SANTA CLARA, Calif. -- At 70, David K. Lam is as excited as ever about the future of the semiconductor industry and what he says is his billion-dollar opportunity to nudge it forward for the second time.
Thirty years ago, Lam helped establish the plasma etcher that became a workhorse tool for cutting fine lines in chips. By fielding a reliable, automated version of the tool, the company that bore his name became the first founded by an Asian American to go public on NASDAQ.
Today he has a new venture he thinks could give the industry a lift at a time when it's getting hard to keep making chips faster, smaller, and cheaper. This time Lam is taking what many have seen as a rival technology -- direct electron-beam lithography -- and bringing it into the conventional process flow.
"In the old days most new semiconductor technologies were disruptive now they have to be complementary -- you have to find ways to use what you have," said Lam.
Chip giants Intel and Taiwan Semiconductor Manufacturing Co. each pitched in a cool billion dollars last year to help finish development of extreme ultraviolet lithography. EUV is widely seen as the successor to today's immersion lithography used to print ever finer lines on chips.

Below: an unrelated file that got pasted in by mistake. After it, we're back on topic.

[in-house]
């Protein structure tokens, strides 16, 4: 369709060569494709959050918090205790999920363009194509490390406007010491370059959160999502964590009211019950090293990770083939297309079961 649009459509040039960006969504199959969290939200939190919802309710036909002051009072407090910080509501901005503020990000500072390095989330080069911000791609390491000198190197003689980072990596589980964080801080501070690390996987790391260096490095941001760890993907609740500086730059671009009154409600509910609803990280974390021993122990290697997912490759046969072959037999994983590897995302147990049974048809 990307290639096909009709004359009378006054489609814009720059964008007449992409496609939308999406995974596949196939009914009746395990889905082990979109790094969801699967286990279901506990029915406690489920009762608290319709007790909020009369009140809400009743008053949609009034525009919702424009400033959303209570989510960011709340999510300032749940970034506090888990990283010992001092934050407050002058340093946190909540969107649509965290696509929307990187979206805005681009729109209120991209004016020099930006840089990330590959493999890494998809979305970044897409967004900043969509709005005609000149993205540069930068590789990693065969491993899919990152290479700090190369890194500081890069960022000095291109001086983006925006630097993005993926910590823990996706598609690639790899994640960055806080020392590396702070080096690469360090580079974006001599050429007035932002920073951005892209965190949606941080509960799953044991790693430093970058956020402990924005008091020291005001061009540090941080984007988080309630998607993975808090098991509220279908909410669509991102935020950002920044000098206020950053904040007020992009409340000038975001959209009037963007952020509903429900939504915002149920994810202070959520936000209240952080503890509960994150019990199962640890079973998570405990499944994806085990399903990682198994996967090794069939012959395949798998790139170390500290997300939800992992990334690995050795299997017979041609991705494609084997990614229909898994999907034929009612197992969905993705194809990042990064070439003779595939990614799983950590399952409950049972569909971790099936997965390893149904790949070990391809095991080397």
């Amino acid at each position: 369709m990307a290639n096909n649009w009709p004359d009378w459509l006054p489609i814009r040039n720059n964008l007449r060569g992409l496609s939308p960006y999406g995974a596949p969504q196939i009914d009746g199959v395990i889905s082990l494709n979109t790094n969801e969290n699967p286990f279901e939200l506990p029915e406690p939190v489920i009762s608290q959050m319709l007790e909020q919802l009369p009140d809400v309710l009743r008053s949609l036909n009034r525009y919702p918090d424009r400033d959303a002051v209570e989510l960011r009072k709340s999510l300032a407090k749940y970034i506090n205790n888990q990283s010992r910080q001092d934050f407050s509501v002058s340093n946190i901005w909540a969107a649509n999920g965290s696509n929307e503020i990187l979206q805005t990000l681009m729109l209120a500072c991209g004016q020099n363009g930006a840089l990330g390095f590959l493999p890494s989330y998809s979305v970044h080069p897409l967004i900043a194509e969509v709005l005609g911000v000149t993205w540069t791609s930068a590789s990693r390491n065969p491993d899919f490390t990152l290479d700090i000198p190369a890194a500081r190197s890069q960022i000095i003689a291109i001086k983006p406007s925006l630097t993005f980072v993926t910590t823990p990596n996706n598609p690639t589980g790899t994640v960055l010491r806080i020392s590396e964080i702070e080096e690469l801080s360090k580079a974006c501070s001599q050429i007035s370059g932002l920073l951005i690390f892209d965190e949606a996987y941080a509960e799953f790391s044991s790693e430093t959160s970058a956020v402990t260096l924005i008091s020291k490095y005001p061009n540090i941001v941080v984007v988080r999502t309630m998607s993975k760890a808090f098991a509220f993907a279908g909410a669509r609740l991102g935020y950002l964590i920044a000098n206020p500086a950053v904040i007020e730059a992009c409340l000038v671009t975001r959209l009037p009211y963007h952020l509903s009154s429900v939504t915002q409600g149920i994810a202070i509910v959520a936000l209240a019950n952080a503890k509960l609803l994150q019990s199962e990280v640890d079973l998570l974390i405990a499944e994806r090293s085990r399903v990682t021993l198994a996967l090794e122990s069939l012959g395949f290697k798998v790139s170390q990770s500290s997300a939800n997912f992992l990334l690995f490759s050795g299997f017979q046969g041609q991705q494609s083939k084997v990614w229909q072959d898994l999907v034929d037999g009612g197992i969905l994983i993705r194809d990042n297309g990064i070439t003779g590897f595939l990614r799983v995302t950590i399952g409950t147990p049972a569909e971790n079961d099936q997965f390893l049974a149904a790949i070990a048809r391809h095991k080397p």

EUV has been delayed many times. It involves a huge set of engineering efforts, perhaps rivaled only by putting a man on the moon. The delays forced engineers time and again to find ways to extend the current immersion lithography to keep alive Moore's Law of producing a generation of smaller, faster cheaper chips every two years or so.
But now immersion is showing signs it is running out of gas and EUV is still not ready. This year for the first time fabs are running wafers twice through the immersion machines to print lines for 20nm chips, adding time and cost to an already complex and expensive process.
If EUV doesn't come in time for the next generation at 14 nm they may have to use four passes, a.k.a. quad patterning, for some critical layers. Intel has said it sees a path to using quad patterning cost effectively even down to 10nm, but others shudder at the thought.
"When you go to quad or more patterns, the cost are astronomical," said Lam. "It's not just the mask costs but cycle times, time-to-market and the complexity of the process that really effects yield -- we lump it all these together in total costs."
Lam shows estimates (above) of lithography rising from 25 percent of the costs of making a chip in 1984 to 70 percent today. "By 2018 if we don't have EUV and have to go to quad or octal patterning, it will drive costs through the roof -- it's unsustainable," Lam said.
Multibeam's e-beam system could eliminate many of the extra steps, Lam claims. The exact number of reduced steps varies based on how a fab uses the technique.
Multibeam got its start as one of a handful of efforts to find an alternative to EUV, using electron beams to write directly on wafers without using masks. But recently, Lam made a course change at Multibeam to parallel rather than collide with the lumbering industry effort.